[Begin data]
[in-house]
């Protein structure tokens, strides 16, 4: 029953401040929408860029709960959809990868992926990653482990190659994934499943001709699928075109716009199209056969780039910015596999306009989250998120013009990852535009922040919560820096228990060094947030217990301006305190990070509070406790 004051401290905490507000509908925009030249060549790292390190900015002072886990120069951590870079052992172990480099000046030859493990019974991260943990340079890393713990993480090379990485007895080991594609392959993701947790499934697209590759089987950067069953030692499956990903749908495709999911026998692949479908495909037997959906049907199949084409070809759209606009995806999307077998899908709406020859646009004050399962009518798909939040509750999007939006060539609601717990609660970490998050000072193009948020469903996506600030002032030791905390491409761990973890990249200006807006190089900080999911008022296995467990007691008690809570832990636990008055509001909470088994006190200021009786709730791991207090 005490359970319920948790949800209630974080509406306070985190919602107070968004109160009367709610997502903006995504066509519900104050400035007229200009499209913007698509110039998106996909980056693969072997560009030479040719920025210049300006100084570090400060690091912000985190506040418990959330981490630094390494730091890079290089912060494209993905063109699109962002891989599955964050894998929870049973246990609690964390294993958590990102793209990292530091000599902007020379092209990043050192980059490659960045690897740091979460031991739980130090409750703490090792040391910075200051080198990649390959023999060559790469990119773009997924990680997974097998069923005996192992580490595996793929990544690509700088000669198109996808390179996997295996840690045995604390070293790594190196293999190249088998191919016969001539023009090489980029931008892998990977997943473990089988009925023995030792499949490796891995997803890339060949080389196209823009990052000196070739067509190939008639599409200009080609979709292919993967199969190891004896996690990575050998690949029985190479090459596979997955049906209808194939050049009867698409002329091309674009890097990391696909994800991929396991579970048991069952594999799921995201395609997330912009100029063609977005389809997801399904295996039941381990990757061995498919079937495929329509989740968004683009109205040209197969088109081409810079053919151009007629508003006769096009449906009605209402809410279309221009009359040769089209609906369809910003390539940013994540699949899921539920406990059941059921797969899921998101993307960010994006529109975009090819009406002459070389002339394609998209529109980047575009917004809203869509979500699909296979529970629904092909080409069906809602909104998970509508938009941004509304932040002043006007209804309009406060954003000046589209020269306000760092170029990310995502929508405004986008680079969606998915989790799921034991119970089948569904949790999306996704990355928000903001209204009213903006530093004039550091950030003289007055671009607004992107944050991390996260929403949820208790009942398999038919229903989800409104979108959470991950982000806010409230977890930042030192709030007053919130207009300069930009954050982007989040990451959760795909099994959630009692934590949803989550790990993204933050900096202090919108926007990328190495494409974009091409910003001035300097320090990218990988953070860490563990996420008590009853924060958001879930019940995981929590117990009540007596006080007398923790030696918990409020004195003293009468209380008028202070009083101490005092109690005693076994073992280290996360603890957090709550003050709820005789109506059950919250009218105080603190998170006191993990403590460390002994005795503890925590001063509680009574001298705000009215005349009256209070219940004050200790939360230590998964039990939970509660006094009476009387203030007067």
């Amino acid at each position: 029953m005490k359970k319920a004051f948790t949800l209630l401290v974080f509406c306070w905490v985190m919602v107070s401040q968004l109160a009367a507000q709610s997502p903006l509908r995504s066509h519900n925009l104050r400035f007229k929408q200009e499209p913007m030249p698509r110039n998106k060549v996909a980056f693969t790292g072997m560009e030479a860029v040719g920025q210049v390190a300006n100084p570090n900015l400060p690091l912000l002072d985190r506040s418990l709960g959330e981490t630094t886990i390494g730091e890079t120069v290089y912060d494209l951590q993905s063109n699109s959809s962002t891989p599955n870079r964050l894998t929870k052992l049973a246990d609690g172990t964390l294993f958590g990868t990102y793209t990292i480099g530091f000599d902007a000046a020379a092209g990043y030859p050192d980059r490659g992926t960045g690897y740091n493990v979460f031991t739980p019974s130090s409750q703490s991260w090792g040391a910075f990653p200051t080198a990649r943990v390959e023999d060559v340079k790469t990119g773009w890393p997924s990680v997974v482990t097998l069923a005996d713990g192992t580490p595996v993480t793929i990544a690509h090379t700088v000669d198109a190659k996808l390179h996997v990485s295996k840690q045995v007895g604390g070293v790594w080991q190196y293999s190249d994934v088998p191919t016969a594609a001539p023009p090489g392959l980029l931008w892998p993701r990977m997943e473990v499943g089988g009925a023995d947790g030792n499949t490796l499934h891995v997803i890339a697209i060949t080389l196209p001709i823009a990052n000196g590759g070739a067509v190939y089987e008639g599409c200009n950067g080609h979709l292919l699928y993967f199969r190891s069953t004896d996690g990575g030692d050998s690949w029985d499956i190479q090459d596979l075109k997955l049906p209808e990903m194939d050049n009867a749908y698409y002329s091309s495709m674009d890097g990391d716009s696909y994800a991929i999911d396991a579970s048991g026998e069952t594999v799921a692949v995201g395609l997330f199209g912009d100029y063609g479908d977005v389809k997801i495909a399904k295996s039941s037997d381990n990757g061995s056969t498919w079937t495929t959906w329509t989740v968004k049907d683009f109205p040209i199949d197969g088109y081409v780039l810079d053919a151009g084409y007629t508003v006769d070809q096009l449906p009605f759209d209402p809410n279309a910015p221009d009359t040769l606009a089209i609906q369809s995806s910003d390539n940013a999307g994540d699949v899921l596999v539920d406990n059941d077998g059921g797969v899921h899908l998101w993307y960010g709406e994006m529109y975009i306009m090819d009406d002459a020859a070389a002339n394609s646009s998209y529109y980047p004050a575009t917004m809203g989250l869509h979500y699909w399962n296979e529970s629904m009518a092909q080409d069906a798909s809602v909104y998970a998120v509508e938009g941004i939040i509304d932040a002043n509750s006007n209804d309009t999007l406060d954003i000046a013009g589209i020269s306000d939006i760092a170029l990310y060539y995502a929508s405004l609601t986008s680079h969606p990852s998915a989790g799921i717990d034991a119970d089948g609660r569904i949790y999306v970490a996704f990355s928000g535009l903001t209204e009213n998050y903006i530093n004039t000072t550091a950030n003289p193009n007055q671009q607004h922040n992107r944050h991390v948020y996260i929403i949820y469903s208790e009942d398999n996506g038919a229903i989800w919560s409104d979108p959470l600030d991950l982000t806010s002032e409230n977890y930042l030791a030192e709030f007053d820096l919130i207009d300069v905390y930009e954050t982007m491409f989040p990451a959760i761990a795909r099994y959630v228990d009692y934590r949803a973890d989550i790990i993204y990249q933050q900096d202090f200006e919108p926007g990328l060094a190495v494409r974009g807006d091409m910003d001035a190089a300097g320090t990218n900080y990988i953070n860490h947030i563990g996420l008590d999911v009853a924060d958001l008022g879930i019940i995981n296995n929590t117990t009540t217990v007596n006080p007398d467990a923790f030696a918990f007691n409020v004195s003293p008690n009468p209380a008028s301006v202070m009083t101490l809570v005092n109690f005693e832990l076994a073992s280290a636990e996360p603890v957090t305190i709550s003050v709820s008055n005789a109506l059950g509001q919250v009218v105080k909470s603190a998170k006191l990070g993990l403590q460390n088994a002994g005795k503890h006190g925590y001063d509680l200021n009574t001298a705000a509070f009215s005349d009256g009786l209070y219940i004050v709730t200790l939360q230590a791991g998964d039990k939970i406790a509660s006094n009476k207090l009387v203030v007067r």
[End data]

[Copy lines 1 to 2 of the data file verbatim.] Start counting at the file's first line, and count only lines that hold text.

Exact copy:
[in-house]
């Protein structure tokens, strides 16, 4: 029953401040929408860029709960959809990868992926990653482990190659994934499943001709699928075109716009199209056969780039910015596999306009989250998120013009990852535009922040919560820096228990060094947030217990301006305190990070509070406790 004051401290905490507000509908925009030249060549790292390190900015002072886990120069951590870079052992172990480099000046030859493990019974991260943990340079890393713990993480090379990485007895080991594609392959993701947790499934697209590759089987950067069953030692499956990903749908495709999911026998692949479908495909037997959906049907199949084409070809759209606009995806999307077998899908709406020859646009004050399962009518798909939040509750999007939006060539609601717990609660970490998050000072193009948020469903996506600030002032030791905390491409761990973890990249200006807006190089900080999911008022296995467990007691008690809570832990636990008055509001909470088994006190200021009786709730791991207090 005490359970319920948790949800209630974080509406306070985190919602107070968004109160009367709610997502903006995504066509519900104050400035007229200009499209913007698509110039998106996909980056693969072997560009030479040719920025210049300006100084570090400060690091912000985190506040418990959330981490630094390494730091890079290089912060494209993905063109699109962002891989599955964050894998929870049973246990609690964390294993958590990102793209990292530091000599902007020379092209990043050192980059490659960045690897740091979460031991739980130090409750703490090792040391910075200051080198990649390959023999060559790469990119773009997924990680997974097998069923005996192992580490595996793929990544690509700088000669198109996808390179996997295996840690045995604390070293790594190196293999190249088998191919016969001539023009090489980029931008892998990977997943473990089988009925023995030792499949490796891995997803890339060949080389196209823009990052000196070739067509190939008639599409200009080609979709292919993967199969190891004896996690990575050998690949029985190479090459596979997955049906209808194939050049009867698409002329091309674009890097990391696909994800991929396991579970048991069952594999799921995201395609997330912009100029063609977005389809997801399904295996039941381990990757061995498919079937495929329509989740968004683009109205040209197969088109081409810079053919151009007629508003006769096009449906009605209402809410279309221009009359040769089209609906369809910003390539940013994540699949899921539920406990059941059921797969899921998101993307960010994006529109975009090819009406002459070389002339394609998209529109980047575009917004809203869509979500699909296979529970629904092909080409069906809602909104998970509508938009941004509304932040002043006007209804309009406060954003000046589209020269306000760092170029990310995502929508405004986008680079969606998915989790799921034991119970089948569904949790999306996704990355928000903001209204009213903006530093004039550091950030003289007055671009607004992107944050991390996260929403949820208790009942398999038919229903989800409104979108959470991950982000806010409230977890930042030192709030007053919130207009300069930009954050982007989040990451959760795909099994959630009692934590949803989550790990993204933050900096202090919108926007990328190495494409974009091409910003001035300097320090990218990988953070860490563990996420008590009853924060958001879930019940995981929590117990009540007596006080007398923790030696918990409020004195003293009468209380008028202070009083101490005092109690005693076994073992280290996360603890957090709550003050709820005789109506059950919250009218105080603190998170006191993990403590460390002994005795503890925590001063509680009574001298705000009215005349009256209070219940004050200790939360230590998964039990939970509660006094009476009387203030007067």